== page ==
President Uhuru Kenyatta yesterday called on the global community to stand in solidarity with Indonesia, which was hit by an earthquake and tsunami, leading to death of close to 900 people.
Victims of the tragedy were buried in a mass grave.
“Our thoughts and prayers go out to the people of Indonesia, who have been Kenya’s steadfast partners and friends since independence. May God rest the souls of the departed in eternal peace, and may he grant Indonesia the grace to overcome this tragedy,” said the President.
Uhuru spoke at the United Nations headquarters in Nairobi where he led the world in marking the World Habitat Day. The global event was co-hosted by Kenya and Indonesia.
At the same time, the President called for the need to find an effective way of managing solid waste as urbanisation intensifies.
“I am informed that across the world, municipal solid waste currently exceeds two billion tonnes a year,” he said. He described as “timely” this year’s event theme “Municipal Solid Waste Management”.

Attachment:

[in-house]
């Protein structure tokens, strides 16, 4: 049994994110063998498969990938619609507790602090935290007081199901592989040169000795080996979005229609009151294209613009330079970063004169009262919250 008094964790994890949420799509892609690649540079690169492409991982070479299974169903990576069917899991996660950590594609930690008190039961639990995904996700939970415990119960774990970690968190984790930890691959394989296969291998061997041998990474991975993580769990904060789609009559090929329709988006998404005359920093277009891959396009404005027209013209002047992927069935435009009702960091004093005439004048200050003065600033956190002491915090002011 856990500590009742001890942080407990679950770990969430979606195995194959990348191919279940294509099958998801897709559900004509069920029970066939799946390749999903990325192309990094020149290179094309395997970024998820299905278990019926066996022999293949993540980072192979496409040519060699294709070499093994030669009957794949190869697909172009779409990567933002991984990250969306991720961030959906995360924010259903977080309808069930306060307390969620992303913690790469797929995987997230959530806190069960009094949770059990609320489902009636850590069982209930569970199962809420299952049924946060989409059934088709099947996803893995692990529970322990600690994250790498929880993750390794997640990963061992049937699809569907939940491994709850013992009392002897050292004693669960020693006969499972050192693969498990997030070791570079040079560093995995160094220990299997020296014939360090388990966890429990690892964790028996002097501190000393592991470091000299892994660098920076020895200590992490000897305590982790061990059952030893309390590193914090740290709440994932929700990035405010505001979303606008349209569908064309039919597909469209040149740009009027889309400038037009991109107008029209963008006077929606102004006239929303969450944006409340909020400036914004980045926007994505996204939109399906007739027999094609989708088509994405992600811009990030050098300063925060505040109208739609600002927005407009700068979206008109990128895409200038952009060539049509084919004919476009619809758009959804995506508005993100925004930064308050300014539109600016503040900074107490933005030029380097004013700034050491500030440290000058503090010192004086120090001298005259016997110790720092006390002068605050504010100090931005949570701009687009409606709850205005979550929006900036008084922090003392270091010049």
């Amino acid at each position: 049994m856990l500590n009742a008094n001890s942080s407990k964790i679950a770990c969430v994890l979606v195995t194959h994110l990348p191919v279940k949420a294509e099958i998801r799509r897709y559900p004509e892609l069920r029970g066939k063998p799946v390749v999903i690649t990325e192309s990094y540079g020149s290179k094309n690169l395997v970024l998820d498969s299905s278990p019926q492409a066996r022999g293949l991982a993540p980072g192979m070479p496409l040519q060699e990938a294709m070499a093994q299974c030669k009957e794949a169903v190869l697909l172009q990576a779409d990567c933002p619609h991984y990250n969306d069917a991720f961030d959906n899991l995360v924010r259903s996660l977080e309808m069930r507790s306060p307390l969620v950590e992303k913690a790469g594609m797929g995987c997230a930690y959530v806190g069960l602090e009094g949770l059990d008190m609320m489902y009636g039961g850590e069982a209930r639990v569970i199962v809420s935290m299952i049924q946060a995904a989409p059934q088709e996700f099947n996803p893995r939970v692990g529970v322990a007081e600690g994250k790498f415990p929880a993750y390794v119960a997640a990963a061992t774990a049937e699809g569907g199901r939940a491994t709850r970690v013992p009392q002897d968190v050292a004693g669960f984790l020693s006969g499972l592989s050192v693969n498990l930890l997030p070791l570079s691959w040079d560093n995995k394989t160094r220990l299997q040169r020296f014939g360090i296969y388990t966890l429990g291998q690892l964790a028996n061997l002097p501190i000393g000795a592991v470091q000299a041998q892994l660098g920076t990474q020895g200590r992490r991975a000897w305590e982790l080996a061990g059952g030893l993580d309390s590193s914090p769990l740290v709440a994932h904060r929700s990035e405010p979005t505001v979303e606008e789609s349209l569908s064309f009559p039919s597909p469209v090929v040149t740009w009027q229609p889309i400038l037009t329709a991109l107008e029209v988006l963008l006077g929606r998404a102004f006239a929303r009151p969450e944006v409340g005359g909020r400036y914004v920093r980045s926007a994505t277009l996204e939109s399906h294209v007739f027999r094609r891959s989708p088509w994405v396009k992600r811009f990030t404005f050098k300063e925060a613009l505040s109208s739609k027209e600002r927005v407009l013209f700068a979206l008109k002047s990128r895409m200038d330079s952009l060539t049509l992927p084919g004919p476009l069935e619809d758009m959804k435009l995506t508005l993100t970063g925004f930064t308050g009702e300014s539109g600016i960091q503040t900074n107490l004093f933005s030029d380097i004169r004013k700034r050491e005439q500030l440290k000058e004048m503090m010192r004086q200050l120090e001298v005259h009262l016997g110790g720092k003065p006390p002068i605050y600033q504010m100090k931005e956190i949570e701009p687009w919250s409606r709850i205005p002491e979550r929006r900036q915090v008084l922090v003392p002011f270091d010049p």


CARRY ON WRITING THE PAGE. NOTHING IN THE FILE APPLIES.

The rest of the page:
“Solid waste management poses one of the greatest challenges of our time in a rapidly urbanising world. We must take urgent action,” he added.
While outlining recent successes of his government in environmental conservation, the President said Kenya is proud to have a clear and detailed set of rules for the management of the environment and natural resources key, among them the National Solid Waste Management Strategy (2015).
The Head of State later presented awards to winners of the 2018 UN-Habitat Scroll of Honour. The winners included Xuzhou City in Jiangsu Province, China for promoting holistic approaches to ecological restoration through intelligent waste management.